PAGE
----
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The Pros and Cons of Joining A Gym

With the New Year now in full swing, it’s time to start acting on those resolutions. So if one of your resolutions was to get a bit fitter, healthier, or to lose a few pounds, the chances are you’re thinking about joining the gym.

Before you do though, here are a few pros and cons of signing up for a gym membership.


You’ll be able to exercise whenever you want

There’s something quite liberating about the early opening and late closing times of gyms. At home, if you started doing star jumps and press ups at midnight, your family might think you’ve gone insane, but at the gym, it’s perfectly normal.

You’ll feel better about yourself

Going to the gym is obviously tiring if you put the effort in, but after going, you’re going to feel much better about yourself.

Exercising makes you feel good, that’s a fact, but doing it somewhere that’s got a touch of luxury (which many gyms do) can make you feel even better.

Gyms can also be relaxing

Going to the gym can be a good way to get away from the stress of normality. You can throw all of your stress into a good workout, and if your gym has a pool, you can relax afterwards with a swim and a steam room and sauna session.

You’ll be investing in your health

Gyms can be expensive, but your health is priceless. If you’re keeping yourself fit and healthy, that’s worth more than any amount of money.

Time in the gym can be seen as an investment into your health and wellbeing.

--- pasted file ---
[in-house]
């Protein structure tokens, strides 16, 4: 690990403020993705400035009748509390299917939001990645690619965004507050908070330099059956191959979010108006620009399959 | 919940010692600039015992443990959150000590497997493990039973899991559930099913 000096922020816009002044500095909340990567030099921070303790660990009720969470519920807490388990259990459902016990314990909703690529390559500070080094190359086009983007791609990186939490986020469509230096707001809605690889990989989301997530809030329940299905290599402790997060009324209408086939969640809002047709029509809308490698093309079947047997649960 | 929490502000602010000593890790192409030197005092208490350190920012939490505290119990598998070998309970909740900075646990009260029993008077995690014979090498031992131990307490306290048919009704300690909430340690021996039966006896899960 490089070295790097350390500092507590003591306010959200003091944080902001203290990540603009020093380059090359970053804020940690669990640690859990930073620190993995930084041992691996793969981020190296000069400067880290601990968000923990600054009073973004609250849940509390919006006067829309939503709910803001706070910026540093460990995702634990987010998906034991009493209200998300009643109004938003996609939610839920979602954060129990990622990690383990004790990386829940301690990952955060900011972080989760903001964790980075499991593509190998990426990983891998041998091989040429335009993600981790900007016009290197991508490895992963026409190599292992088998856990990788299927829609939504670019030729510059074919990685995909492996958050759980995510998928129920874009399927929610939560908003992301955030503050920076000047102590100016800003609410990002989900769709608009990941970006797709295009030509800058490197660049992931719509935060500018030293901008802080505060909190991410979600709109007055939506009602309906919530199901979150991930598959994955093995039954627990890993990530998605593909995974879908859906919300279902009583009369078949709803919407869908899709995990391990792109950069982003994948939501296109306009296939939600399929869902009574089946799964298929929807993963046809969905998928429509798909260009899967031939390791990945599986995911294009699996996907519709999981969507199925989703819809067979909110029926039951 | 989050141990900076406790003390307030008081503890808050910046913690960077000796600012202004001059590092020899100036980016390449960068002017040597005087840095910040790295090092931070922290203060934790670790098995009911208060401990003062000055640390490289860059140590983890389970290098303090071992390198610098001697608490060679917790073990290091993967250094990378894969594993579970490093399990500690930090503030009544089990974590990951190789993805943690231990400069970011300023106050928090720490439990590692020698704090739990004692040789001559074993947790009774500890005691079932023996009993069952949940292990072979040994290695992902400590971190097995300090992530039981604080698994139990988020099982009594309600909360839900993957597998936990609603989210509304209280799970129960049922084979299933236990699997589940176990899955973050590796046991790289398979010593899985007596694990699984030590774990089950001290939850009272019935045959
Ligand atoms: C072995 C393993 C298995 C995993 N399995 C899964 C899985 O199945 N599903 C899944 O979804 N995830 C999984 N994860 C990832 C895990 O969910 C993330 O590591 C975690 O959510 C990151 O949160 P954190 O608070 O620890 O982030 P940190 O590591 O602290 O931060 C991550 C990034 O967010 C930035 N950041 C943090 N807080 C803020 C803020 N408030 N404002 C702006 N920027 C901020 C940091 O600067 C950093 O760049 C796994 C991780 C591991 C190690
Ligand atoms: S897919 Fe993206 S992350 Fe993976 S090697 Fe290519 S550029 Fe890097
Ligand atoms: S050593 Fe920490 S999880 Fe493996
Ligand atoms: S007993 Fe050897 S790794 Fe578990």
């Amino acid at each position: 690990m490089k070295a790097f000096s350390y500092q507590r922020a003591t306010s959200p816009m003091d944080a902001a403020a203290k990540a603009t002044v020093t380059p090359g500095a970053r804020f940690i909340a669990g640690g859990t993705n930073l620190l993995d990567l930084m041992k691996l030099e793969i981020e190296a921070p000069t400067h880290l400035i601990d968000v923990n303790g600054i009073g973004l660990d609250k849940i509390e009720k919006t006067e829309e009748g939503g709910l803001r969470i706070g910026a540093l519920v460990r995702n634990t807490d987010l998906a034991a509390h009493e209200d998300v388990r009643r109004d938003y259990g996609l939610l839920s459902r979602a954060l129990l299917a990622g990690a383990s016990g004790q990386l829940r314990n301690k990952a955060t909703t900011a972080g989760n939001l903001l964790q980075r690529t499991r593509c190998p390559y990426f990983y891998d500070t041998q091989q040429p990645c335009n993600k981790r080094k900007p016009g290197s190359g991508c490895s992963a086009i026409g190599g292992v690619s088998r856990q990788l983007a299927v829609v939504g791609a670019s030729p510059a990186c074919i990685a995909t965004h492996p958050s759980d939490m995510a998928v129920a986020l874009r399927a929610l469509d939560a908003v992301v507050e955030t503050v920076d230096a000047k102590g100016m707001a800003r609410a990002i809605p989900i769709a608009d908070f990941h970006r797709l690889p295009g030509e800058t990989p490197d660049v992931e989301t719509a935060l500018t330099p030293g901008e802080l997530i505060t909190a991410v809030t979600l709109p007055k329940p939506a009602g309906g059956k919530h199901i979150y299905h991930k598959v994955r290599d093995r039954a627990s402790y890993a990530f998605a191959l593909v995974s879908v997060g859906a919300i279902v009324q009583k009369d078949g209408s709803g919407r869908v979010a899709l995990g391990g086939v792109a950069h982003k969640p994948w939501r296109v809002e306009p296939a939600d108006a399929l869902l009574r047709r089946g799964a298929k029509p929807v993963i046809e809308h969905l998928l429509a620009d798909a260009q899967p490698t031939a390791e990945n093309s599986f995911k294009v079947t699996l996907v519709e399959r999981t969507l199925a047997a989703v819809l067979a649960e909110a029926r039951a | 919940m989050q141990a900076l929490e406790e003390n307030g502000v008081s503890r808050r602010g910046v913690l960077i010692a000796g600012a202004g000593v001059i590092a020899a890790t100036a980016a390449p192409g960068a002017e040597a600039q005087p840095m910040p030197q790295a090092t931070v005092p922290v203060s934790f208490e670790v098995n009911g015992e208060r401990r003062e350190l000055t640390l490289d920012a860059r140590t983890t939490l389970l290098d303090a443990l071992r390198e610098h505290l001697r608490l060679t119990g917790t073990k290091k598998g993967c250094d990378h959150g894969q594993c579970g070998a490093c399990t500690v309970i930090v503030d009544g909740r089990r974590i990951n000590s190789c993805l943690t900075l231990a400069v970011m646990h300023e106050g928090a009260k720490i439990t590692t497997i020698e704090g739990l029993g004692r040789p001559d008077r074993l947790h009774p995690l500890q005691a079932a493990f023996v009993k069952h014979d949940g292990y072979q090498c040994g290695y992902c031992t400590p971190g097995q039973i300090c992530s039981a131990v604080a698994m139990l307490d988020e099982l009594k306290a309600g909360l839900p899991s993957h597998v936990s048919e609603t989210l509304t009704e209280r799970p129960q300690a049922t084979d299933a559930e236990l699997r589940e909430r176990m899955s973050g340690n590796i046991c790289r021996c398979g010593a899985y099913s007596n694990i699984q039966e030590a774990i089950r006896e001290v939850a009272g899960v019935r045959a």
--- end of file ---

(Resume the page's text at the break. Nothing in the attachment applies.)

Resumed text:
Gyms can be expensive

The cost of joining a gym isn’t cheap. Firstly there’s the join up fee, which is often something like £20, then there’s the monthly cost. How much you’re paying each month will obviously depend on what gym you choose, but a fully equipped gym can cost you between £50 and £70 a month.

You might not get your money’s worth

If you’re not going to stick with it at the gym, and you only end up going once in a blue moon, you’re basically just going to lose money.

For the monthly cost to be worth it, you need to go each week, and view your membership as an investment in your health.

You may be locked into a contract

If you’re not sure whether or not the gym is your kind of thing, signing up for membership might not be the best idea. Gyms often have minimum contract lengths, and require a lot of notice before you can cancel your membership.

So if you sign up to a gym, but decide it’s not for you after only a couple of sessions, you may still have to pay for membership for another 12 months (again, depending on your gym).

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